Minyan Mailbag: Trust Your Gut?
In short, and while I hope for the best, I'm prepared for the worst (I think).
I have bumped into Minyanville via a New Zealand Financial newsletter. In 15 minutes of looking at the site I have enjoyed the rhetoric and style of the writing. I find that it panders to my dark side as far as human nature is concerned and my underlying distrust of all things that attract us to the market not only in making a bob but in getting things right.
In saying this, as has been demonstrated in history, even a relatively conservative portfolio over time, especially in the last 3 years has produced good returns as far as equities are concerned.
Currently I am extremely concerned about the markets moving forward in the next few years (remembering I live in NZ and have been trading NZ and Australia). My portfolio has been a buy and hold over many years, but in May I jumped out of the markets in Australia and reduced my exposure by 60% in NZ. My reasoning for doing this is due to looking at the fundamentals "I" understand and history and I cannot see (my gut) how the bulk of the market is going to move forward over a reasonable period as it has done in the past 20 years. I may be demonstrating my ignorance here and history tells me that is the case!
My gut tells me one has to actually have a little expertise moving forward due to current economic conditions. In saying this I have been in contact with what I term an 'old head,' or in your language an old timer. He has suggested the same rhetoric that has built my portfolio thus far; pick quality stocks and go long term, as I have been doing.
My problem here is I do not like losing or going backwards (outside of the day to day norms), but my gut is currently telling me the markets world wide are close to taking a real clobbering for a prolonged period.
Down under we lack the expertise in the Asian arena. The real expertise lies in the UK and the US. By expertise I mean managing risk. But also I feel these are markets one has to have some sort of exposure to long term, not rocket science; I know as I am 10 years behind but that currently is how I like it. I do not need to make all the easy money?
I am weary of anything other than what I call source and sell operators, hands on brokers who demonstrate track records in the business of the markets. I come from a trading background and these principles, in my opinion, are the only principles to getting it right for all parties. We have had some nasty experiences down under with managed funds.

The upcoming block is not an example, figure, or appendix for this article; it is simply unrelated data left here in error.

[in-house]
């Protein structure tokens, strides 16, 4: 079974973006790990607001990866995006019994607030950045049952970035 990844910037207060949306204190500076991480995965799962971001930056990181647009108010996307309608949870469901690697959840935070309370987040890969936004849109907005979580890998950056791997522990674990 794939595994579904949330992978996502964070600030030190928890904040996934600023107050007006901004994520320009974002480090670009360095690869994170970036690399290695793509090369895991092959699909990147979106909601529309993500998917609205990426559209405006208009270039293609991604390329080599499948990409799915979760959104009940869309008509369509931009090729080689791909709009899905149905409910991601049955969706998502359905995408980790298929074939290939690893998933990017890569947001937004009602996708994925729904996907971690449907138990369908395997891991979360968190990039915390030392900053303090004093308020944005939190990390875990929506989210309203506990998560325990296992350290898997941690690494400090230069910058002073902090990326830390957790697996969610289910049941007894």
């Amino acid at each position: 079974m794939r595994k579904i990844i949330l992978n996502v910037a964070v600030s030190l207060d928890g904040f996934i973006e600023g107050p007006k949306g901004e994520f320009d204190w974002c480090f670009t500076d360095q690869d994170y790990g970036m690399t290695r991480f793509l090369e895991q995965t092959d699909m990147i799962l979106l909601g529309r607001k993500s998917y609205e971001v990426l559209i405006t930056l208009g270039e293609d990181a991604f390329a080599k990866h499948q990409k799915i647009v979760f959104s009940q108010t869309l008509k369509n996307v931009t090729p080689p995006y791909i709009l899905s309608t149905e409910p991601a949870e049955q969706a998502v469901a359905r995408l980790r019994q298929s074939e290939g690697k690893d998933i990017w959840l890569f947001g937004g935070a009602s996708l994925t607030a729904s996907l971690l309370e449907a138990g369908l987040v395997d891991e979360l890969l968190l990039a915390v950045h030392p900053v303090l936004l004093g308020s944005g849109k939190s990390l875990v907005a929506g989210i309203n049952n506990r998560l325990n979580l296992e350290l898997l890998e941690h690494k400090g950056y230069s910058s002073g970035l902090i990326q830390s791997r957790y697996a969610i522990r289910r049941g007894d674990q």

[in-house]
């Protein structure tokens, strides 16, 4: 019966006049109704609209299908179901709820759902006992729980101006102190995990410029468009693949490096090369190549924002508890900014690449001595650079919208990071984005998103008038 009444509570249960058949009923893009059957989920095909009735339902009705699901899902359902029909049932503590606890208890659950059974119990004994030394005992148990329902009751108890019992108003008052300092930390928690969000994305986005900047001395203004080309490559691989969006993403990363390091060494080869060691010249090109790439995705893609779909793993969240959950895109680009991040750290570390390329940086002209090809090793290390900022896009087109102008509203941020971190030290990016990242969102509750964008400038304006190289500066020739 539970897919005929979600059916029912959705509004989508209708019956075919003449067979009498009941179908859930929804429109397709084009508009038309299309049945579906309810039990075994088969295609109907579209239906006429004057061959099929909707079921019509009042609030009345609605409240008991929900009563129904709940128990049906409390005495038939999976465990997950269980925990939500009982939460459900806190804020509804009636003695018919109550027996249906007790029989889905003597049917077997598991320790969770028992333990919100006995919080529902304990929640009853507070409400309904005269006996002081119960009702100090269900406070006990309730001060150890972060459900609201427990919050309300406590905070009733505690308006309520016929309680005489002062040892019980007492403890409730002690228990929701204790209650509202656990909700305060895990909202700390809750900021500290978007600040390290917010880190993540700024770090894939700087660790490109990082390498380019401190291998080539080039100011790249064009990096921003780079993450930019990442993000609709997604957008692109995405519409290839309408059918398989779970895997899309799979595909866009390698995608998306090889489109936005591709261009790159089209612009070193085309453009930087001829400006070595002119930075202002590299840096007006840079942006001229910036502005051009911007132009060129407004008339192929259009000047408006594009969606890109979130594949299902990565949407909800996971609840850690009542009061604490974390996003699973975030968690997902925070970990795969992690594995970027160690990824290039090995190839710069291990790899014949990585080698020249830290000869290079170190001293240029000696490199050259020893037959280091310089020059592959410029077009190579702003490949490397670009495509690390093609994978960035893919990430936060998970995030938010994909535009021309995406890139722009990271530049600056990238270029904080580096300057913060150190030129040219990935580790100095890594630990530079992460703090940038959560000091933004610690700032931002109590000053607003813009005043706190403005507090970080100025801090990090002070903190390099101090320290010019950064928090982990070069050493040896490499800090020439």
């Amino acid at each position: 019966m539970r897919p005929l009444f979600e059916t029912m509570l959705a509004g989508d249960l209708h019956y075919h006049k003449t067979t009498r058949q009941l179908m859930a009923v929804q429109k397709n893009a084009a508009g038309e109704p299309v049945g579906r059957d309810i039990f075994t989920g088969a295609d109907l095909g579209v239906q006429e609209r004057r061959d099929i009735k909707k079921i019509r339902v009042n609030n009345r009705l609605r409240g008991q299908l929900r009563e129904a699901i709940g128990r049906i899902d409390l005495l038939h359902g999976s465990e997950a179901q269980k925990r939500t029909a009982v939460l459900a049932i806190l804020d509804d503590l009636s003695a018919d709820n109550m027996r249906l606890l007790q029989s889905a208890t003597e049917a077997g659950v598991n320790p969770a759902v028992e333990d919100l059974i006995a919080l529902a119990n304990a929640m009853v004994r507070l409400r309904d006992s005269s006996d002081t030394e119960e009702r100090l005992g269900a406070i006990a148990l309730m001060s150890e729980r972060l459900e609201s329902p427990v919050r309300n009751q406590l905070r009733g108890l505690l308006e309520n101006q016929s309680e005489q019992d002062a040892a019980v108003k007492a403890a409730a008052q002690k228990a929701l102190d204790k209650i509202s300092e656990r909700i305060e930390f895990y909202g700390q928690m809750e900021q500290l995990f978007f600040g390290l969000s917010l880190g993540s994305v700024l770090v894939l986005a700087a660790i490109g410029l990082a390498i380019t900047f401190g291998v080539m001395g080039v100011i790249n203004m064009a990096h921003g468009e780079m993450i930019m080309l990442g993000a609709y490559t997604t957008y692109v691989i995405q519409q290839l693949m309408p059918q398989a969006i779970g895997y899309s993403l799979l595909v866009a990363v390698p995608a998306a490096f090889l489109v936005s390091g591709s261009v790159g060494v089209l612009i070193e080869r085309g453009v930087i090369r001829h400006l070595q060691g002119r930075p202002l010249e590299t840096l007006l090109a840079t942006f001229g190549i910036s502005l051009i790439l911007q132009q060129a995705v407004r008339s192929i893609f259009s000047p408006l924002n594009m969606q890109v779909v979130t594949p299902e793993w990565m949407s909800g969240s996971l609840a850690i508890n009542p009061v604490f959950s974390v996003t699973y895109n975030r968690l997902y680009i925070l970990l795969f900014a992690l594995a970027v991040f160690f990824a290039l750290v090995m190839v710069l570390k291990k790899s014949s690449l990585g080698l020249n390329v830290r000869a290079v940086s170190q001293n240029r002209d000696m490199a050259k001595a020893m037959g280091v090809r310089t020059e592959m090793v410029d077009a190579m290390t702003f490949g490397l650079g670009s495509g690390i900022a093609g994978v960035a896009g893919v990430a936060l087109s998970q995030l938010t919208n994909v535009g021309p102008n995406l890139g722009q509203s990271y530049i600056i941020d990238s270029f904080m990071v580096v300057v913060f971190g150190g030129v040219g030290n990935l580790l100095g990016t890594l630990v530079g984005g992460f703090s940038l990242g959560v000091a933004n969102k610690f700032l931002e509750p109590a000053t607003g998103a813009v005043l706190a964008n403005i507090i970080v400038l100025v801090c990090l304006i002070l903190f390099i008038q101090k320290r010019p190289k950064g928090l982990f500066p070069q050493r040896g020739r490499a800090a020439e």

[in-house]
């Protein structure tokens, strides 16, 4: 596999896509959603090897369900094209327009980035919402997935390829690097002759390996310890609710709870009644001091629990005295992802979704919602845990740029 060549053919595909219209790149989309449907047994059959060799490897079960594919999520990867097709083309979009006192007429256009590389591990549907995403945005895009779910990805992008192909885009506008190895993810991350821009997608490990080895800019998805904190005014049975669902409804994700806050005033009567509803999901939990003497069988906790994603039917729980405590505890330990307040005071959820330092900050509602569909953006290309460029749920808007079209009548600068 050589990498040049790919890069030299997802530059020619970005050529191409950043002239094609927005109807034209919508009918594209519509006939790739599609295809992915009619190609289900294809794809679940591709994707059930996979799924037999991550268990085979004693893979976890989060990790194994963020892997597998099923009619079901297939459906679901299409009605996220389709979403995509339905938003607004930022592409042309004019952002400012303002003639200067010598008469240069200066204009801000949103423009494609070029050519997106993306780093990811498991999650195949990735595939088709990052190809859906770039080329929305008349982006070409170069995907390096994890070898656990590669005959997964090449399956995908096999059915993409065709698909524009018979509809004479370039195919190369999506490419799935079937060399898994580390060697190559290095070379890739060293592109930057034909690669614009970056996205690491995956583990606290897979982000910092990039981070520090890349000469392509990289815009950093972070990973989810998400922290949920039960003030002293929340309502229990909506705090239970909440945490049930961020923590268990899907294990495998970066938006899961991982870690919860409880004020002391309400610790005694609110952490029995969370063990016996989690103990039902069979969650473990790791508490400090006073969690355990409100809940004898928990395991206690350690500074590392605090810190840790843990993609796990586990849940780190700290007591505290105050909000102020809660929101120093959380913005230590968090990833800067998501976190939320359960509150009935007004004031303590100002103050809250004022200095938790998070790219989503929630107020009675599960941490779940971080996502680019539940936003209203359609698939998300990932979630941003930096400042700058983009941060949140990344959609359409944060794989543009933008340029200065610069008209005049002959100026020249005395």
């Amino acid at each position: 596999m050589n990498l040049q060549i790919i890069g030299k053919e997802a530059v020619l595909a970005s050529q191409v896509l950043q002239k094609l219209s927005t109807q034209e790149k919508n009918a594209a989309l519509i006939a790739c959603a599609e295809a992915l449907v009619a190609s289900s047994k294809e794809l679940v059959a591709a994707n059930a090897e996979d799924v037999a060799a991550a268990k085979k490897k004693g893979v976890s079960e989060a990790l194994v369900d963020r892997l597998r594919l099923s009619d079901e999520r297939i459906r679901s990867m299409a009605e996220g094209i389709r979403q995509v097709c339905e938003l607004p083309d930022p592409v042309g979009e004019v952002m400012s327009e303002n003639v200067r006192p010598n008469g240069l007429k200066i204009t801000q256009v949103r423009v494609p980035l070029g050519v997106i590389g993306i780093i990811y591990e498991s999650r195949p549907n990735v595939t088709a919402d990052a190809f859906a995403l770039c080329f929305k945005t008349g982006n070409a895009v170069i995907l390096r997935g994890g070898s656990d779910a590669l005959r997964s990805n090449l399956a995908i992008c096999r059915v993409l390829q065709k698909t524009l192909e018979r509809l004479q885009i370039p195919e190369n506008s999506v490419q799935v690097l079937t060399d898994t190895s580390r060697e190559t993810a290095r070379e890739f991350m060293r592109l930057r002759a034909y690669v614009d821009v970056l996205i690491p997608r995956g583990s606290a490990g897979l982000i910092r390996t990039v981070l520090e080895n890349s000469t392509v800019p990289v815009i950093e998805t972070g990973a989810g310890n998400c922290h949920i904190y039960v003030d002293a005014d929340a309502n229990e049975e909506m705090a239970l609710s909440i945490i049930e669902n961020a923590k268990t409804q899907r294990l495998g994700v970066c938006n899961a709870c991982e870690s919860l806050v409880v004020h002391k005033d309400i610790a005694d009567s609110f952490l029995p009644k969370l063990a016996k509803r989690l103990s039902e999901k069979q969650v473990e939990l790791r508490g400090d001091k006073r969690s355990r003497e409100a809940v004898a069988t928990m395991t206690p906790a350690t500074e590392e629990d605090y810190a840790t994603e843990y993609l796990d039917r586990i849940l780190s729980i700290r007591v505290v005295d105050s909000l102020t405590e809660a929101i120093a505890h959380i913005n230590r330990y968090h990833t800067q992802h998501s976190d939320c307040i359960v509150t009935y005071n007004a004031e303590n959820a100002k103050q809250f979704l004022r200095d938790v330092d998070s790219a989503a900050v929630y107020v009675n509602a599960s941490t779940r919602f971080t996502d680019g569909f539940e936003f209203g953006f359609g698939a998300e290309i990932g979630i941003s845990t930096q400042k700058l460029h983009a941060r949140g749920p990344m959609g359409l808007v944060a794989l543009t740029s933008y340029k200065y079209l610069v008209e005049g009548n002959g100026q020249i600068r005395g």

I am now at a time where my gut is saying jump out of the market for a few years and invest elsewhere, but this goes against all the principles of my past. I feel the fundamentals of the market have altered beyond my capabilities or appetite for risks I currently perceive.
Am I just another nervous Nelly or is my gut true to form? Or is the cycle just another cycle and I should just get on with it? After all, the market is the market.
I would very much appreciate your comments and look forward to hearing from you.
Thanks for the note---I love NZ--was there on holiday a few years back. We have a "professor" in MV, Laurie McGuirk, who hails from Australia. I'm sending him your note (read below) with hopes that he kidnaps you and brings you to Minyans in the Mountains III. ;-)
I agree with your gut and am a bit weary of the buy to hold strategy. As this chart shows, we can indeed see a prolonged period of sideways action (at best). I also view asset classes vis a vis the USD, which has been hammered for 30% since the back of the bubble (to finance the 'expansion'). In short, and while I hope for the best, I'm prepared for the worst (I think). That includes a potential depression , which is the intuitive 'other side' of a bubble.
I don't toss that word around lightly as it's serious stuff. However, given how remote most everyone believes those probabilities to be, I would be remiss if I didn't point to it as a possibility. In an era of immediate gratification, we fast tracked the recession of the post-bubble spill. And I would further argue that in a world of "haves vs. have nots," there is a growing contingent of people who have already begun to feel the pinch.
Minyanville is a community predicated on fiscal fitness and, as we edge towards our destination, our mission is simple: to enhance human potential through financial understanding. Sometimes the truth hurts--and other times it's simply prolonged--but regardless of which way the wind sways, we're gonna get there together. That's just what we do.
G'day from Sydney. Did you really find MV via a NZ publication?? I own a property on the Sth Island and fly-fish there every year….it is all part of my personal risk management system!!!
I agree that there is some nasty risk out there, much traditional risk is underpriced, IMO, and more importantly, seriously misunderstood. That's why I love Precious Metals. Historically, by any measure (except nominal USD) they are being given away at present.
If you're in Sydney, let me know, I'm always up for a beer. The rugby tonight will be interesting- I reckon the Boks will go the Biff - the only thing they might have a chance of winning!
(Position in precious metals)
Todd Harrison is the founder and Chief Executive Officer of Minyanville. Prior to his current role, Mr. Harrison was President and head trader at a $400 million dollar New York-based hedge fund. Todd welcomes your comments and/or feedback at firstname.lastname@example.org.
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